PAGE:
Author's Note: Written for the LiveJournal community GameOfShips challenge, Hear Me Ship: A House Lannister Contest challenge.


"Seven save us, what are you reading?"

Salty wind whipped Jaime's hair into his mouth as he spoke, and he tugged it out with a finger. The other hand held an apple, which he bit into and tasted the spray of the Narrow Sea on it – salt and sweet, his two favorite flavors. The sun shone warm and bright on Blackwater Bay, a few lazy clouds drifted across blue sky, and he was a man grown.

Tyrion shifted on a mossy rock, flipping the leather-bound book to its cover to show Jaime. "A Complete History of Dragons. When I have my own dragon – "

Jaime closed his eyes to conceal their rolling.

" – I'll need to know how best to care for it. Otherwise what sort of dragon master would I be? It's a well-known fact that dragons are more delicate than they look for the first six months, and then …"

Jaime feigned interest and kept his mouth busy with his apple as Tyrion went on. The dreams of a six-year-old shouldn't be trifled with, but his brother had spoken of nothing but dragons since Jaime had arrived in King's Landing yesterday morning.

That blasted book was larger than Tyrion's lap, and as thick as Jaime's upper arm. "Precocious," their father had called Tyrion's early reading. Jaime had never read anything nearly as cumbersome before he'd left Casterly Rock four years ago, and it was doubtful he ever would. "Unlike animals, we think in words, therefore language is thought," his father had informed nine-year-old Jaime as he struggled with the letter-shifting treachery of the written word. "If you can't learn to read properly, how can you learn to think?" Tywin's voice had mesmerized him, soft yet persuasive, reeling him in like a fish that didn't have the sense to struggle. But after that lesson, the sight of his father's rigid spine as he strode from the library had frightened him. Jaime often felt exposed, and lacking, under his father's pale blue gaze, but that day he learned that his back was more terrifying.

No more, Jaime told himself. He'd found his calling, and there was no disputing it. No matter that his father still couldn't manage to murmur a word of approval.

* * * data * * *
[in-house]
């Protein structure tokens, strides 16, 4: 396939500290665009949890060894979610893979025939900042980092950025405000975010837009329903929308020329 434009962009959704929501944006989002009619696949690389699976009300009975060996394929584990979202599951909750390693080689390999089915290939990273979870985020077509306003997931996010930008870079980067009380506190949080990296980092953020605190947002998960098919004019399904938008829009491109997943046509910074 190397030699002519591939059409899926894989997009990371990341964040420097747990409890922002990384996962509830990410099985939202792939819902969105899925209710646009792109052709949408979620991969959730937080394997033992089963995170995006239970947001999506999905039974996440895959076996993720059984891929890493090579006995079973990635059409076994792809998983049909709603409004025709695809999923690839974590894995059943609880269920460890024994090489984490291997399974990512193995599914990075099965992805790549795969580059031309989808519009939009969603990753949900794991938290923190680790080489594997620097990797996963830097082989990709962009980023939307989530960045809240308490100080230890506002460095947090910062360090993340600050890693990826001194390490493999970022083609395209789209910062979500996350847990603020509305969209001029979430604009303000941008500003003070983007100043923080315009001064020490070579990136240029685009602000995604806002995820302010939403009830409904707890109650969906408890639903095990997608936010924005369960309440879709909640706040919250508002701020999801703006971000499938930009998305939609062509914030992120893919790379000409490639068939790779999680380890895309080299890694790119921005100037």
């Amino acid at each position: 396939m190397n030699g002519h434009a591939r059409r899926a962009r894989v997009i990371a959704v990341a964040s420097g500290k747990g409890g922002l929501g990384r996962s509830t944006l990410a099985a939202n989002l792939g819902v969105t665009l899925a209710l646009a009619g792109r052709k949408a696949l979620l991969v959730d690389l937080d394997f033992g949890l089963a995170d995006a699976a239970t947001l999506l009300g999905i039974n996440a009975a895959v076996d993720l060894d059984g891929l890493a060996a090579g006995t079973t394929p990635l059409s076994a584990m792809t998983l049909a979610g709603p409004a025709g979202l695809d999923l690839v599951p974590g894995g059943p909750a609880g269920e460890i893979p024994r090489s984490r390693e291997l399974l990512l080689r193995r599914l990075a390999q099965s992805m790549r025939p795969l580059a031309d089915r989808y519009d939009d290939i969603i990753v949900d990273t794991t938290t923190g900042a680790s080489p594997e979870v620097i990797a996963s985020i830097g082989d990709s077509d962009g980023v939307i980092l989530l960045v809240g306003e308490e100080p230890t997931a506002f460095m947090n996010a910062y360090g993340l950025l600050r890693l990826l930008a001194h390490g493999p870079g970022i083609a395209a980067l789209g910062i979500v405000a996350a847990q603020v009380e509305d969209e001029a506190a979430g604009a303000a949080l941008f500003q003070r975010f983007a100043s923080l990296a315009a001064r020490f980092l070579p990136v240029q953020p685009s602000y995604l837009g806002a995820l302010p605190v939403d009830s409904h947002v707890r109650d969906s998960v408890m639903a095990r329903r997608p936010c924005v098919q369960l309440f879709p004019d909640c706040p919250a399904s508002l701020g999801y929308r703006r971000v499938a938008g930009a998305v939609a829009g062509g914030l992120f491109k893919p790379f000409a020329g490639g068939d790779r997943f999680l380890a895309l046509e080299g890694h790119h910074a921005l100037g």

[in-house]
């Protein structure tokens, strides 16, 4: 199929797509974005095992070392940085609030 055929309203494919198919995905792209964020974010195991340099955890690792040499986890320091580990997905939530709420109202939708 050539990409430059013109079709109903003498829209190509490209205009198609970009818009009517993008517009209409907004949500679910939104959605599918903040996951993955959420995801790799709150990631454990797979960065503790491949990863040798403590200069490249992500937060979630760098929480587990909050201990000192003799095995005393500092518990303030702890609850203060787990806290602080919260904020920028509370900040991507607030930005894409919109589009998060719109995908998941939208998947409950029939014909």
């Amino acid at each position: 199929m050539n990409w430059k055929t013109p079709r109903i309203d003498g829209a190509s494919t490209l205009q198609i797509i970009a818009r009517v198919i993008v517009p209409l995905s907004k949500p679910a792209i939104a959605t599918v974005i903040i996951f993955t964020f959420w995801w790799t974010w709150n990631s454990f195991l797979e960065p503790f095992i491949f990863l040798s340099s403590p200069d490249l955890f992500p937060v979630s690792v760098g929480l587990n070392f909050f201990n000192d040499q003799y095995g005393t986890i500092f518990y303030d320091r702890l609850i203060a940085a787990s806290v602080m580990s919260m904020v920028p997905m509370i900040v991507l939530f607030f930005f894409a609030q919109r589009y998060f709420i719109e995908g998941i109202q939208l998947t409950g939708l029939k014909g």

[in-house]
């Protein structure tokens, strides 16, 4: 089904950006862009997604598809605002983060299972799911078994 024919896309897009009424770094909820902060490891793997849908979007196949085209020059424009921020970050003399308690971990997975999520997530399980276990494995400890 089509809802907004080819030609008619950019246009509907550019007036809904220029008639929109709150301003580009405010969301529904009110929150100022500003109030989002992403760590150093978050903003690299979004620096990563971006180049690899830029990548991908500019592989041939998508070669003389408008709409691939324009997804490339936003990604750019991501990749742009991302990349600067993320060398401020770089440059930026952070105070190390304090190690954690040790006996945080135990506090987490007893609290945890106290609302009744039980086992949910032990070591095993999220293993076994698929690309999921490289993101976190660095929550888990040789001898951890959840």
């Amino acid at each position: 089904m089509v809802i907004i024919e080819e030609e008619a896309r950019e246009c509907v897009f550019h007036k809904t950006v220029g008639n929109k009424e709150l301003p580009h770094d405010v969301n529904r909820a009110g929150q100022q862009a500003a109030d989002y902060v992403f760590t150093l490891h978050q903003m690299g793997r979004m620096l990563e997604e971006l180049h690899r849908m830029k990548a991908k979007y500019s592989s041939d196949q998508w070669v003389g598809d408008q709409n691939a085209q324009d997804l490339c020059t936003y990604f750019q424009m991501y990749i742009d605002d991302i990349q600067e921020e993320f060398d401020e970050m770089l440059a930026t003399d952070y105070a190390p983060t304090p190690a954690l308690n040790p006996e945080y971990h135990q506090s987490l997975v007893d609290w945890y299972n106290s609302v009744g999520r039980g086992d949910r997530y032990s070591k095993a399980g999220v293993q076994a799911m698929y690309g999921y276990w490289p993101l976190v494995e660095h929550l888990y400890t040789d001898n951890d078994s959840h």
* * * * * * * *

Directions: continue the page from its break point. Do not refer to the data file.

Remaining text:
Tyrion was now showing Jaime a schematic of dragon anatomy and rattling off facts from memory. Jaime gazed at his little brother's huge cranium, which probably held a huge brain. Jaime was fifteen now, but perhaps Tyrion was already smarter than him. If the child was reading histories – big, fat histories like that one, even if it was about extinct creatures – he probably was. Jaime didn't like to think of that, so he interrupted his brother's soliloquy.

"Did I tell you yet how I defeated the Peacock in a tourney with a dinner fork?"

As he'd hoped, Tyrion closed the book.

The words tumbled out of him – the splintered lance, the injured horse, the Peacock's pride, the feasting guests seated too close to the field. This was a ditty Jaime had sung to many a drunken squire, knight, lord, and lout. He could recite it in his sleep, and it would entertain the bedbugs. He sensed the familiar flush of satisfaction and wholeness he always felt when he thought about the one thing he did well, followed by a rush of affection for Tyrion for letting him entertain him; at the dinner table their father wanted only facts, not fables of glory and vanity. By the time he finished, crouching over his little brother and threatening his manhood with a twig he'd cast in the role of the fork, Tyrion was squealing with laughter.

"You tell the best tales!" he declared, one stubby-fingered hand protecting his crotch and the other batting away the twig.

"And all of them true," said Jaime. He tossed the twig away and took another bite of his apple as he settled under a scrubby pine with Tyrion.

Yes, Jaime told a fine tale. He could speak perfectly well. Did that mean he could think? His flesh crawled as he stared again at his brother's thick book. Tyrion still giggled while he reached into the leather satchel for the modest breakfast they'd pilfered from the kitchen. As the boy divided up the spoils on a napkin between them, Jaime saw movement in the water.

He sat up straighter. Far below their perch, in a small cove protected from the waves crashing against the rocks, was a woman. He stood and approached the edge of the cliff.